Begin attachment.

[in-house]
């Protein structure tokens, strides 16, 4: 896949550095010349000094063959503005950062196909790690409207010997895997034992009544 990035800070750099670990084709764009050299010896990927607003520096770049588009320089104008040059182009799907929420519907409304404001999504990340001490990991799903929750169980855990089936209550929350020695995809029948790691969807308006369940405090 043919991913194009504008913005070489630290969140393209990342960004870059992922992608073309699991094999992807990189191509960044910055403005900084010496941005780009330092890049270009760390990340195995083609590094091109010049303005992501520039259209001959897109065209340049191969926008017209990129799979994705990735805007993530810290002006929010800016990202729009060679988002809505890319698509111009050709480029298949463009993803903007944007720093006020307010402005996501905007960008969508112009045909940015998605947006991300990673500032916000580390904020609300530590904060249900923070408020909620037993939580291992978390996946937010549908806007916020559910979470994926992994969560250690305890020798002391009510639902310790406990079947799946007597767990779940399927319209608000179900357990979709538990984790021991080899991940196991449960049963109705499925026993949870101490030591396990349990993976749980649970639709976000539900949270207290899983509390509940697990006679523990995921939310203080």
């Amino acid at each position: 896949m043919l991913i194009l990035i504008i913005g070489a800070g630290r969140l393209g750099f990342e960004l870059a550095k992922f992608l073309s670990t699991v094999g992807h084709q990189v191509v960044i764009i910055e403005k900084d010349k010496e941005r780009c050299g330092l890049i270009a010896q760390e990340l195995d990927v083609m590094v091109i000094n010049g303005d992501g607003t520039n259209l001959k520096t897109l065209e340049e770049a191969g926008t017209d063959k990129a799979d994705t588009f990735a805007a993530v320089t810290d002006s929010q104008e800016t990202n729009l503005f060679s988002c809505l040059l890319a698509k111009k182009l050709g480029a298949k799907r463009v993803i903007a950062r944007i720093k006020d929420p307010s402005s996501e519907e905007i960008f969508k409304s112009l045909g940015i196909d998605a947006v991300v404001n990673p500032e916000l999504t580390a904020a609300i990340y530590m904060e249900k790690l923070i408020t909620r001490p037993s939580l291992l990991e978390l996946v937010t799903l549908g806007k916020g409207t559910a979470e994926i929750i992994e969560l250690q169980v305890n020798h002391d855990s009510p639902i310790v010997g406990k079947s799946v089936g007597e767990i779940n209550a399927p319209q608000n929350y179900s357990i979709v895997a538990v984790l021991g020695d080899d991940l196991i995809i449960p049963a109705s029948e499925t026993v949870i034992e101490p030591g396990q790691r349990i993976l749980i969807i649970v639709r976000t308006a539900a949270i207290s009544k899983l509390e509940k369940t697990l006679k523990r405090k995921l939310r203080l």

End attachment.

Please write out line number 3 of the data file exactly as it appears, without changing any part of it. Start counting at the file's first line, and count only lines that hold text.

């Amino acid at each position: 896949m043919l991913i194009l990035i504008i913005g070489a800070g630290r969140l393209g750099f990342e960004l870059a550095k992922f992608l073309s670990t699991v094999g992807h084709q990189v191509v960044i764009i910055e403005k900084d010349k010496e941005r780009c050299g330092l890049i270009a010896q760390e990340l195995d990927v083609m590094v091109i000094n010049g303005d992501g607003t520039n259209l001959k520096t897109l065209e340049e770049a191969g926008t017209d063959k990129a799979d994705t588009f990735a805007a993530v320089t810290d002006s929010q104008e800016t990202n729009l503005f060679s988002c809505l040059l890319a698509k111009k182009l050709g480029a298949k799907r463009v993803i903007a950062r944007i720093k006020d929420p307010s402005s996501e519907e905007i960008f969508k409304s112009l045909g940015i196909d998605a947006v991300v404001n990673p500032e916000l999504t580390a904020a609300i990340y530590m904060e249900k790690l923070i408020t909620r001490p037993s939580l291992l990991e978390l996946v937010t799903l549908g806007k916020g409207t559910a979470e994926i929750i992994e969560l250690q169980v305890n020798h002391d855990s009510p639902i310790v010997g406990k079947s799946v089936g007597e767990i779940n209550a399927p319209q608000n929350y179900s357990i979709v895997a538990v984790l021991g020695d080899d991940l196991i995809i449960p049963a109705s029948e499925t026993v949870i034992e101490p030591g396990q790691r349990i993976l749980i969807i649970v639709r976000t308006a539900a949270i207290s009544k899983l509390e509940k369940t697990l006679k523990r405090k995921l939310r203080l």